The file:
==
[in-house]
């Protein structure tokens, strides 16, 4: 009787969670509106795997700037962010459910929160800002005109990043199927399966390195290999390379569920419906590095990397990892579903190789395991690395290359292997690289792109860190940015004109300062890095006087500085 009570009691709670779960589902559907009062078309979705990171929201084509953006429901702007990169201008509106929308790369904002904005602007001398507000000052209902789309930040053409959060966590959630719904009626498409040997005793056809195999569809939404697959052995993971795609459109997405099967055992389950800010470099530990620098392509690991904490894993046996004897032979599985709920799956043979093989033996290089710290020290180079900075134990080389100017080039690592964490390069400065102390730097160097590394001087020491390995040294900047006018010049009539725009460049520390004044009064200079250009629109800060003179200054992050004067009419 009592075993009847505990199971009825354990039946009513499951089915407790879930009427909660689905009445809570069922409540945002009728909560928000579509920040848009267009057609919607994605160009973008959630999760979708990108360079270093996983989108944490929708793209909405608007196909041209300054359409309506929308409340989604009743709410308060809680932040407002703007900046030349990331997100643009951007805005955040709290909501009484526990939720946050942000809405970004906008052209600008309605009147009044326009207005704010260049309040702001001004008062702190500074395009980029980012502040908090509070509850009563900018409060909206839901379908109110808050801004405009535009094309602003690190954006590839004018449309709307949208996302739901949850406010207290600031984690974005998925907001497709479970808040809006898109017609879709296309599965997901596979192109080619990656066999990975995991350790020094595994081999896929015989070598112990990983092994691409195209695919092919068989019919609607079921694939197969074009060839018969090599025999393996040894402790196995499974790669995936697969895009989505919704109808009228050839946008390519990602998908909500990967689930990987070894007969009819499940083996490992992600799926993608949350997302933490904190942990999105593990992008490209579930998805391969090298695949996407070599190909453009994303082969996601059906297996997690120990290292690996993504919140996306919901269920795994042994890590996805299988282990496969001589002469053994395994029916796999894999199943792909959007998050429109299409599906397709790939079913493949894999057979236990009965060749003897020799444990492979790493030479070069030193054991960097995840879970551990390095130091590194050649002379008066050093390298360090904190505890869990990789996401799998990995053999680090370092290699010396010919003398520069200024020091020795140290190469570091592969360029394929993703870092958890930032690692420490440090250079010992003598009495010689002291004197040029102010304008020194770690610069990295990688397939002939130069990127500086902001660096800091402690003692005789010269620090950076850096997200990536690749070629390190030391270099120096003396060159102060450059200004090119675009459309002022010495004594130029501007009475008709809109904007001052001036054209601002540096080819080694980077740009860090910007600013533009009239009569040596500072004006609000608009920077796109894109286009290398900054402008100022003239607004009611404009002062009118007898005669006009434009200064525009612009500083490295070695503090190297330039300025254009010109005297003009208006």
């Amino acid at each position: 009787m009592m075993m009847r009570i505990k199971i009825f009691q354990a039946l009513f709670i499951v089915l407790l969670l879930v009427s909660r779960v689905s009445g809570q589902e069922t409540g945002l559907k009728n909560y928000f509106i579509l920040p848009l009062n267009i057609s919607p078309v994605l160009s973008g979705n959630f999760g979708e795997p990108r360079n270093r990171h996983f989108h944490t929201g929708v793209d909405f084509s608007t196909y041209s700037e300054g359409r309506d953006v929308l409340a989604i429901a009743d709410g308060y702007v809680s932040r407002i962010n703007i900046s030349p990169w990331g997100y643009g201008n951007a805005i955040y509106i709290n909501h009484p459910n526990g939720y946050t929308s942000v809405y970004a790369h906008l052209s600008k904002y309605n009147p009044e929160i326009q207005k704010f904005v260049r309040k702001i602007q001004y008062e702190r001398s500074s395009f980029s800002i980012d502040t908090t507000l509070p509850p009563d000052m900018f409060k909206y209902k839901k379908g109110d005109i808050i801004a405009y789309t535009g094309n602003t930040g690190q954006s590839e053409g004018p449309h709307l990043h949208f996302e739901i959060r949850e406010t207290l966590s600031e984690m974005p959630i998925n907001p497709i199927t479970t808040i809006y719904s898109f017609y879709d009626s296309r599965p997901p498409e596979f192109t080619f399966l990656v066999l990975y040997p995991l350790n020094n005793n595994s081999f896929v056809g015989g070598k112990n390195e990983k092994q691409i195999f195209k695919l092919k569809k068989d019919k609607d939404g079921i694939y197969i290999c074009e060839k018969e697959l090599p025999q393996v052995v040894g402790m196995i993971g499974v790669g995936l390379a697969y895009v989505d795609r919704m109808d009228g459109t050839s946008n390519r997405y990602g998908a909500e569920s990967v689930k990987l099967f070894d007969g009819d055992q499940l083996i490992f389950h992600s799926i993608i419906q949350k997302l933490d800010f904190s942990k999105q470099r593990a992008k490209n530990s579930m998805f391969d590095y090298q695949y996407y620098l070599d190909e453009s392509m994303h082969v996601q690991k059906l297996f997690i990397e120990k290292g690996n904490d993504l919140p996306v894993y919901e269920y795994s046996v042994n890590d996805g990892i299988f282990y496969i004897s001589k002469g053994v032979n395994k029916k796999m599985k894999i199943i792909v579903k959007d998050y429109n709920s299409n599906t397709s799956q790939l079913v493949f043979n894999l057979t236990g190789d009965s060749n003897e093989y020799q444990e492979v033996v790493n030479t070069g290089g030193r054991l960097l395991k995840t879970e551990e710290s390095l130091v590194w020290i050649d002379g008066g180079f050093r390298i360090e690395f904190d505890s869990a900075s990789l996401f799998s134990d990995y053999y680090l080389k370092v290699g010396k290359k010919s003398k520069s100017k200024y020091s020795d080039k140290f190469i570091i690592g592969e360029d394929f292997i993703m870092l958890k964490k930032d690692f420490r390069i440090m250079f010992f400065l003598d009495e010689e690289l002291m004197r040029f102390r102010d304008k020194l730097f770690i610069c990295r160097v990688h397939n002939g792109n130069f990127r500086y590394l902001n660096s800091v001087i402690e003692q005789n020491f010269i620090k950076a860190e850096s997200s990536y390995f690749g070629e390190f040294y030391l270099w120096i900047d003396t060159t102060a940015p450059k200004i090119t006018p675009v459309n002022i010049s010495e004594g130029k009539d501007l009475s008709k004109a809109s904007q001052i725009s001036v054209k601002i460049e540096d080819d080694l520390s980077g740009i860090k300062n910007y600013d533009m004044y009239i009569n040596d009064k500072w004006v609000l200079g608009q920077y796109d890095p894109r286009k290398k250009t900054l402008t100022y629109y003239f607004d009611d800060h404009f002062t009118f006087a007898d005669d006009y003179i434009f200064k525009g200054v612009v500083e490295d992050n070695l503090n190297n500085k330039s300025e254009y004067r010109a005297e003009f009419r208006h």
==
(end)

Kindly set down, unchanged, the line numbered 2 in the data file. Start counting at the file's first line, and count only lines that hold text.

């Protein structure tokens, strides 16, 4: 009787969670509106795997700037962010459910929160800002005109990043199927399966390195290999390379569920419906590095990397990892579903190789395991690395290359292997690289792109860190940015004109300062890095006087500085 009570009691709670779960589902559907009062078309979705990171929201084509953006429901702007990169201008509106929308790369904002904005602007001398507000000052209902789309930040053409959060966590959630719904009626498409040997005793056809195999569809939404697959052995993971795609459109997405099967055992389950800010470099530990620098392509690991904490894993046996004897032979599985709920799956043979093989033996290089710290020290180079900075134990080389100017080039690592964490390069400065102390730097160097590394001087020491390995040294900047006018010049009539725009460049520390004044009064200079250009629109800060003179200054992050004067009419 009592075993009847505990199971009825354990039946009513499951089915407790879930009427909660689905009445809570069922409540945002009728909560928000579509920040848009267009057609919607994605160009973008959630999760979708990108360079270093996983989108944490929708793209909405608007196909041209300054359409309506929308409340989604009743709410308060809680932040407002703007900046030349990331997100643009951007805005955040709290909501009484526990939720946050942000809405970004906008052209600008309605009147009044326009207005704010260049309040702001001004008062702190500074395009980029980012502040908090509070509850009563900018409060909206839901379908109110808050801004405009535009094309602003690190954006590839004018449309709307949208996302739901949850406010207290600031984690974005998925907001497709479970808040809006898109017609879709296309599965997901596979192109080619990656066999990975995991350790020094595994081999896929015989070598112990990983092994691409195209695919092919068989019919609607079921694939197969074009060839018969090599025999393996040894402790196995499974790669995936697969895009989505919704109808009228050839946008390519990602998908909500990967689930990987070894007969009819499940083996490992992600799926993608949350997302933490904190942990999105593990992008490209579930998805391969090298695949996407070599190909453009994303082969996601059906297996997690120990290292690996993504919140996306919901269920795994042994890590996805299988282990496969001589002469053994395994029916796999894999199943792909959007998050429109299409599906397709790939079913493949894999057979236990009965060749003897020799444990492979790493030479070069030193054991960097995840879970551990390095130091590194050649002379008066050093390298360090904190505890869990990789996401799998990995053999680090370092290699010396010919003398520069200024020091020795140290190469570091592969360029394929993703870092958890930032690692420490440090250079010992003598009495010689002291004197040029102010304008020194770690610069990295990688397939002939130069990127500086902001660096800091402690003692005789010269620090950076850096997200990536690749070629390190030391270099120096003396060159102060450059200004090119675009459309002022010495004594130029501007009475008709809109904007001052001036054209601002540096080819080694980077740009860090910007600013533009009239009569040596500072004006609000608009920077796109894109286009290398900054402008100022003239607004009611404009002062009118007898005669006009434009200064525009612009500083490295070695503090190297330039300025254009010109005297003009208006």